BREAKING: SFPD threatening to break up Occupy S.F. encampment


San Francisco city government is cracking down on the Occupy S.F. movement, with public officials waiting until around 11 p.m. on Oct. 5 to move in and try to clear out the camp.

Police appeared on the scene in front of the Federal Reserve at the foot of Market Street in downtown San Francisco where roughly 200 protesters were camped out as part of the Occupy SF movement, and threatened to make arrests if protesters did not clear out completely within 30 minutes. The protest was a peaceful affair and the encampment had been in place since Sept. 29. The protest was called to mirror the growing Occupy Wall Street movement to oppose corporate greed and highlight the role of financial institutions in an economic decline resulting in a rising wave of foreclosures, unemployment, and cuts to public services.

Yael Chanoff, who was at the encampment on behalf of the San Francisco Bay Guardian, phoned in to report that police officers had issued notices telling people that they had to clear out because they were in violation of local city ordinances such as public nuisance laws, rules requiring permits for temporary structures, and the newly adopted sit/lie ordinance. Officers were taking photographs of the camp, presumably for evidence. Trucks from the city's Department of Public Works had lined up on the street, she said.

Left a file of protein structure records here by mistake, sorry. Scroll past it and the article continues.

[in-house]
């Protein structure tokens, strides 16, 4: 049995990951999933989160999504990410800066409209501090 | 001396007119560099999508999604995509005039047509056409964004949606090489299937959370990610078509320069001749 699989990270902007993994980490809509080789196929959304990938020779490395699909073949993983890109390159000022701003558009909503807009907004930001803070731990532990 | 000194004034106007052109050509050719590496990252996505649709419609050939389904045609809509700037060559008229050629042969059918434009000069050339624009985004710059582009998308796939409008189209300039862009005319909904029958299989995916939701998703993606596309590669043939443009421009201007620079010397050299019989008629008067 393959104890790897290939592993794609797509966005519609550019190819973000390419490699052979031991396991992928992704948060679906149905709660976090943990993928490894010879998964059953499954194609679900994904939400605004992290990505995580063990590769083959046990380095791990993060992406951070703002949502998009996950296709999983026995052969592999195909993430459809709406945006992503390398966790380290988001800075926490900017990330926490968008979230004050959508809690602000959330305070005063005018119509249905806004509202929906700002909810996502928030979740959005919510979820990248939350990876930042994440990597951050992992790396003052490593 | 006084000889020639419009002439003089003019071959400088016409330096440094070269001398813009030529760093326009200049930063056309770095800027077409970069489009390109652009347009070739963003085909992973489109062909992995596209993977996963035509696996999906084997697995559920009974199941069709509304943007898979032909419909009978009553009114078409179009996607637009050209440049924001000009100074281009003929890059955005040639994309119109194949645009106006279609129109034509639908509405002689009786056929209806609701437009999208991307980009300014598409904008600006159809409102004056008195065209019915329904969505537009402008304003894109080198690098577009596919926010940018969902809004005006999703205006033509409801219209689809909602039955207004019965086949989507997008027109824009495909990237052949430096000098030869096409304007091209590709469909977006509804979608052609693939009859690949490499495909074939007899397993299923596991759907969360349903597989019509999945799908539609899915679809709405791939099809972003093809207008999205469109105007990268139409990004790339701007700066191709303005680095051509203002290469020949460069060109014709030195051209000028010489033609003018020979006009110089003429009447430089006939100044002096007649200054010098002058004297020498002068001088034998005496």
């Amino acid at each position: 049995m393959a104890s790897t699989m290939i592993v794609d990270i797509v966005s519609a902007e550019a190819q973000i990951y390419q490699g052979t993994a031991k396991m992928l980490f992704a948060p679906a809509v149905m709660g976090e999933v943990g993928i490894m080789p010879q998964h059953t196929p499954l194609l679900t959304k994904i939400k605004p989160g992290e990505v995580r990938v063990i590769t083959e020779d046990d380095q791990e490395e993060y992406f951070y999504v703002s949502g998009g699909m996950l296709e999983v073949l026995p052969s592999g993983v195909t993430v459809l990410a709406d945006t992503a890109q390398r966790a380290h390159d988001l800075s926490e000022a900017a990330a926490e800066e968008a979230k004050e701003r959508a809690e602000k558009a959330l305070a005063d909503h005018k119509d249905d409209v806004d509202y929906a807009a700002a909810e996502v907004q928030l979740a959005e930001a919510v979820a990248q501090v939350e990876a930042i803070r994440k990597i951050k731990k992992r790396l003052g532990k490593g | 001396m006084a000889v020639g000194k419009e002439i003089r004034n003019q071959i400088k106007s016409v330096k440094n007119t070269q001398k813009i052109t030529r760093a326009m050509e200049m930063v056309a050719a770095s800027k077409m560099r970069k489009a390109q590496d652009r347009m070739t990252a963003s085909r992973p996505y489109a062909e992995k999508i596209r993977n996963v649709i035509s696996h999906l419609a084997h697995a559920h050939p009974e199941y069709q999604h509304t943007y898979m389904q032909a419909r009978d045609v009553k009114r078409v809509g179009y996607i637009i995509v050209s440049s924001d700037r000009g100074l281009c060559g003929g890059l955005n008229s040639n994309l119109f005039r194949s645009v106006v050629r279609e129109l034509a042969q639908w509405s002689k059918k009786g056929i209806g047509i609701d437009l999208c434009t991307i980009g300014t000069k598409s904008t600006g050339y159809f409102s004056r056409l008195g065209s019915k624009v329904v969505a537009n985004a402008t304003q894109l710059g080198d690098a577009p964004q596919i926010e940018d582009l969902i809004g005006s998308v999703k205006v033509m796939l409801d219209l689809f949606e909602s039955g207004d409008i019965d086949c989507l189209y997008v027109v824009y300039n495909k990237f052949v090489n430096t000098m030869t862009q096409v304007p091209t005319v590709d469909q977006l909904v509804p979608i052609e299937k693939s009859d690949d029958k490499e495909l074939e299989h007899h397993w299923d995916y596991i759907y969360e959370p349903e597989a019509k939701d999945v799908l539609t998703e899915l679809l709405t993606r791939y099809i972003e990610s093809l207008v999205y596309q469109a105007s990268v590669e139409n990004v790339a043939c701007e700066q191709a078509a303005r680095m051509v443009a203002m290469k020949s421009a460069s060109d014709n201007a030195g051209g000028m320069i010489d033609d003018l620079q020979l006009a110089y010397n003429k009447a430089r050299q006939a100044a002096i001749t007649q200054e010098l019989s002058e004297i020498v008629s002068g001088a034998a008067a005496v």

Roughly 50 police officers in standard uniform were there, carrying "stacks of zip ties," she added. Alexandra List, a protester, said that a commanding officer on the scene had told her no one would be arrested if the structures were removed completely within 30 minutes. Chanoff estimated that there were about 20 structures.

Chanoff said protesters were meeting to try and find out how to proceed, but some had decided to begin taking down the tents.

UPDATE: The Guardian spoke with SFPD public information officer Albie Esparza, who told us, "the sidewalks are being cleared of debris," and mentioned that protesters had been in violation of certain codes, such as a fire code prohibiting open flames that applied to outdoor cooking setups. "They have the right to protest as individuals, obviously," he said. Asked why it was so urgent that these codes be enforced at 11 p.m. when the streets are virtually empty, Esparza said, "I don't know what the reason was for the timing."


Yael Chanoff contributed to this report.